What you need to know when buying a residential property at auction
Auctions can be fun, frenetic and financially dangerous. With several hundred thousand dollars on the line the tension on the day can be palpable. The stakes are high for Vendors and Purchasers, so make sure you understand the process, because it is a battleground that takes no prisoners.
Real Estate Agents will take a property to auction for a number of reasons. It may be because the market is booming and they feel confident of extracting a higher price or that the property has unique qualities making it difficult to ascertain the true value. Sometimes, however, the auction may be forced as part of a deceased’s estate or a liquidation.
It is advisable to prepare carefully for Auctions, and good legal advice before you commit to a purchase may save you ending up with a white elephant that you paid far too much for!
Before The Auction
Consult a Lawyer before the auction Talk to us about the contract before the auction. If changes to the Contract are negotiated, take a copy of the documents to the auction showing the changes.
Finance Finance must be unconditionally approved (on terms you can afford) before the day of the auction.
Property and building Get any building and pest inspection reports you need before the auction. Make sure you know what is included in the sale.
What is the property worth? Do your homework on other properties to get an idea of fair market values. Look at www.domain.com.au and www.realestate.com.au. If the property has unusual or unique qualities it may be prudent to get a valuation report from a registered Valuer.
Purchasing with another person? Decide before the auction: Who will bid? What will be your opening bid? What is your absolute highest bid?
The Auction Process
How is it done? Get to the auction early to watch how it’s done. If possible go to other auctions beforehand to get a feel for how things work. The auctioneer will tell you how bids should be made and the acceptable multiples for bid increases.
Vendor bids The auctioneer is permitted to make one bid on behalf of the vendor.
The reserve price If the reserve price is reached during the bidding the auctioneer will usually say “We’re on the market”, “The property will be sold”, “The reserve has been reached” or similar. If the reserve price is not reached during the auction, the property is passed in and the top bidder is usually invited to stay to continue negotiations.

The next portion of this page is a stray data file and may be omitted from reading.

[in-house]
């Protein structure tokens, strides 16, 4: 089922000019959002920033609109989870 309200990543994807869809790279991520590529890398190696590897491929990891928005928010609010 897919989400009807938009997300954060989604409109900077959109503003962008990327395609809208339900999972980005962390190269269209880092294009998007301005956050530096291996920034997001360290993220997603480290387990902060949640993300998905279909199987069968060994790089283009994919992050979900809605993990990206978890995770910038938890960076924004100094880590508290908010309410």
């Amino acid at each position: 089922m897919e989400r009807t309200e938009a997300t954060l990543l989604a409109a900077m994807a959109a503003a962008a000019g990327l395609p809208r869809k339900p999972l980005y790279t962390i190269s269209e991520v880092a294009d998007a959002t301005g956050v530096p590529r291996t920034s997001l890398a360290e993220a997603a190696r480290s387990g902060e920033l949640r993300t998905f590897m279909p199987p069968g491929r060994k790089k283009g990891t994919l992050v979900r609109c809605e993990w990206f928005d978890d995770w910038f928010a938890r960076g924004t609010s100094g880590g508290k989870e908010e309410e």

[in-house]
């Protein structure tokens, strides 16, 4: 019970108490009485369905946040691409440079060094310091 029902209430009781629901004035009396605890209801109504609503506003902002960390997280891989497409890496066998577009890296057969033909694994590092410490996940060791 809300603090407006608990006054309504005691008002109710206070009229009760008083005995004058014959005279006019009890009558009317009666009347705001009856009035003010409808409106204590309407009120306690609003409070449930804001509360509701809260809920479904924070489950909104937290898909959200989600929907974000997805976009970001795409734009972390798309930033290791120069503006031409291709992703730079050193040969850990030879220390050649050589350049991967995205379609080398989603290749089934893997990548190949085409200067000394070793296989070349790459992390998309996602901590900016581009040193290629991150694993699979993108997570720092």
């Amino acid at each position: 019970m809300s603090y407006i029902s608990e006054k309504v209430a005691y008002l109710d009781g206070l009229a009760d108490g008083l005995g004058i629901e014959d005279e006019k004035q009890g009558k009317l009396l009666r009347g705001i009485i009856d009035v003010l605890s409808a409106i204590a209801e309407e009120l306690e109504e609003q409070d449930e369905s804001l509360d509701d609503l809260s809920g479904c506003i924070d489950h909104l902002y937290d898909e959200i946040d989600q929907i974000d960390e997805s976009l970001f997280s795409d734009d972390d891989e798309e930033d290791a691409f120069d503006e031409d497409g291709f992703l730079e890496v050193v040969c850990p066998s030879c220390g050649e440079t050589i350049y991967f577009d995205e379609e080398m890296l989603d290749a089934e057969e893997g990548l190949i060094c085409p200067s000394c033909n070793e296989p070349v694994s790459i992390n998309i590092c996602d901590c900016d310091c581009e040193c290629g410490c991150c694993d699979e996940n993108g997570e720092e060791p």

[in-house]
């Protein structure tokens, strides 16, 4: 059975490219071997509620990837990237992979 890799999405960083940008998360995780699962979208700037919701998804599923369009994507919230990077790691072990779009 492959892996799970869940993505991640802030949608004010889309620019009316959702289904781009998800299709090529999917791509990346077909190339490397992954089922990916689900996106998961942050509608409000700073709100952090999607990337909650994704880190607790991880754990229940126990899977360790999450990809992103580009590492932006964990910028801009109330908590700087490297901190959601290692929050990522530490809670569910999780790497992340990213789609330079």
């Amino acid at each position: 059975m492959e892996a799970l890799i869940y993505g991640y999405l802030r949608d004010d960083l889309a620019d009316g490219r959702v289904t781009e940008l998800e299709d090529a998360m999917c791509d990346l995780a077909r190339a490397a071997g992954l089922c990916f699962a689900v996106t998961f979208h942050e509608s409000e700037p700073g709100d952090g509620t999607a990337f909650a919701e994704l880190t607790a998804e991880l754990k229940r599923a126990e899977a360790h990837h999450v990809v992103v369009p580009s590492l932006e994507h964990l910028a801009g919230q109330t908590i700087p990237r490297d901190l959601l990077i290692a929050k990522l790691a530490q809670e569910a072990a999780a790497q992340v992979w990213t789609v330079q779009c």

Attorney to sign contract? If you cannot attend the auction and someone else must sign the contract for you, that person will need a Power of Attorney from you (prepared beforehand by your Lawyer).
At The Auction
Bidder must register The bidder must register before the auction, giving relevant personal details, and will be given an identifying number.
Check for late changes to contract When you arrive, check your draft contract with the actual auction contract.
Someone else bidding for you? If another person is going to bid for you, the auctioneer must be given a written authority from you.
Make your bid clearly We suggest that you make your bid orally while lifting your arm.
After the Auction
Successful bidder must sign contract and pay deposit A successful bidder is expected to sign the contract on the spot. You can pay the deposit by personal cheque. Sometimes a Deposit Bond is used in lieu of a cheque.
What if the reserve price is not reached? If you are the highest bidder or the under-bidder (next highest), you will usually be invited to stay behind and the agent will encourage you to increase your offer. Take care at this stage to stay within your financial limitations!
Negotiating after property is passed in We suggest that if you have not already exceeded your absolute highest bid, you say to the agent: “You have my highest offer” or “I will offer another $…” and, in either case, add “I will give the owner one minute to accept it, otherwise I’m leaving.”
Don’t Stay! If you give the owner one minute to consider and the owner does not accept your offer, you MUST stick to your word and leave. If you stay longer, the agent will assume you have more money with which to negotiate. Remember the vendor will be keen to sell on the day.
No cooling off period There is no cooling off period on a contract exchanged at an auction sale or where exchange of contracts is after the auction but on the same day as the auction took place.
Notify your Lawyer After the Auction contact us to advise the outcome of the auction. If you were the successful bidder then we will provide further information and advice to you.
Buying a residential property at an auction can be scary and daunting task if you are unprepared. If you are going to be buying a house at auction please don’t hesitate to contact our Conveyancing & Property Law Team.